Brain : a journal of neurology 2018 06 05() doi 10.1093/brain/awy146

Abstract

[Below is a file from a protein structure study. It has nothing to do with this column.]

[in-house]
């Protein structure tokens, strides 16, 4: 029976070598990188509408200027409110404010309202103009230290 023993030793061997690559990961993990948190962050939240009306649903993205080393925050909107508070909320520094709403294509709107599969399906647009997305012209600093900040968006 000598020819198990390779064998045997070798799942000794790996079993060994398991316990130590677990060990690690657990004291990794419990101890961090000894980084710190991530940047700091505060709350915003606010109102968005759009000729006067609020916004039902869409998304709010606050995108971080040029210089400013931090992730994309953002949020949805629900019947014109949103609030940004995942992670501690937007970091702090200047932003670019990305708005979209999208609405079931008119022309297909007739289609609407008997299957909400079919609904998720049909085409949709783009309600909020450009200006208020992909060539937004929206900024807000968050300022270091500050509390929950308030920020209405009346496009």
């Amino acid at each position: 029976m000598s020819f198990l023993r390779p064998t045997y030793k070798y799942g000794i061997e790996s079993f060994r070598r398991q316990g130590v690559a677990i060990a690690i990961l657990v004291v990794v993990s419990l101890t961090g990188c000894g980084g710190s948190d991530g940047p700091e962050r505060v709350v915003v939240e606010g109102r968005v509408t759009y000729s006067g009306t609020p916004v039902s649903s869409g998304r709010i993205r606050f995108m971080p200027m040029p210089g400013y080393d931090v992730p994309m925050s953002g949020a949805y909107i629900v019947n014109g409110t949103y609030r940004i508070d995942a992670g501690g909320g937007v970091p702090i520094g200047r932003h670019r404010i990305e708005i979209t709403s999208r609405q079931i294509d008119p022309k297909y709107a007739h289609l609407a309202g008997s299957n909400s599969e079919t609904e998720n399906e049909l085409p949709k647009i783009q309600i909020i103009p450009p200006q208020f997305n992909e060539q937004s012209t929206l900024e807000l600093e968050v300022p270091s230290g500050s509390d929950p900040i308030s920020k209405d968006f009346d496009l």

Lewy bodies commonly occur in Alzheimer’s disease, and Alzheimer’s disease pathology is frequent in Lewy body diseases, but the burden of co-pathologies across neurodegenerative diseases is unknown. We assessed the extent of tau, amyloid-β, α-synuclein and TDP-43 proteinopathies in 766 autopsied individuals representing a broad spectrum of clinical neurodegenerative disease. We interrogated pathological Alzheimer’s disease (n = 247); other tauopathies (n = 95) including Pick’s disease, corticobasal disease and progressive supranuclear palsy; the synucleinopathies (n = 164) including multiple system atrophy and Lewy body disease; the TDP-43 proteinopathies (n = 188) including frontotemporal lobar degeneration with TDP-43 inclusions and amyotrophic lateral sclerosis; and a minimal pathology group (n = 72). Each group was divided into subgroups without or with co-pathologies. Age and sex matched logistic regression models compared co-pathology prevalence between groups. Co-pathology prevalence was similar between the minimal pathology group and most neurodegenerative diseases for each proteinopathy: tau was nearly universal (92-100%), amyloid-β common (20-57%); α-synuclein less common (4-16%); and TDP-43 the rarest (0-16%). In several neurodegenerative diseases, co-pathology increased: in Alzheimer’s disease, α-synuclein (41-55%) and TDP-43 (33-40%) increased; in progressive supranuclear palsy, α-synuclein increased (22%); in corticobasal disease, TDP-43 increased (24%); and in neocortical Lewy body disease, amyloid-β (80%) and TDP-43 (22%) increased. Total co-pathology prevalence varied across groups (27-68%), and was increased in high Alzheimer’s disease, progressive supranuclear palsy, and neocortical Lewy body disease (70-81%). Increased age at death was observed in the minimal pathology group, amyotrophic lateral sclerosis, and multiple system atrophy cases with co-pathologies. In amyotrophic lateral sclerosis and neocortical Lewy body disease, co-pathologies associated with APOE ɛ4. Lewy body disease cases with Alzheimer’s disease co-pathology had substantially lower Mini-Mental State Examination scores than pure Lewy body disease. Our data imply that increased age and APOE ɛ4 status are risk factors for co-pathologies independent of neurodegenerative disease; that neurodegenerative disease severity influences co-pathology as evidenced by the prevalence of co-pathology in high Alzheimer’s disease and neocortical Lewy body disease, but not intermediate Alzheimer’s disease or limbic Lewy body disease; and that tau and α-synuclein strains may also modify co-pathologies since tauopathies and synucleinopathies had differing co-pathologies and burdens. These findings have implications for clinical trials that focus on monotherapies targeting tau, amyloid-β, α-synuclein and TDP-43.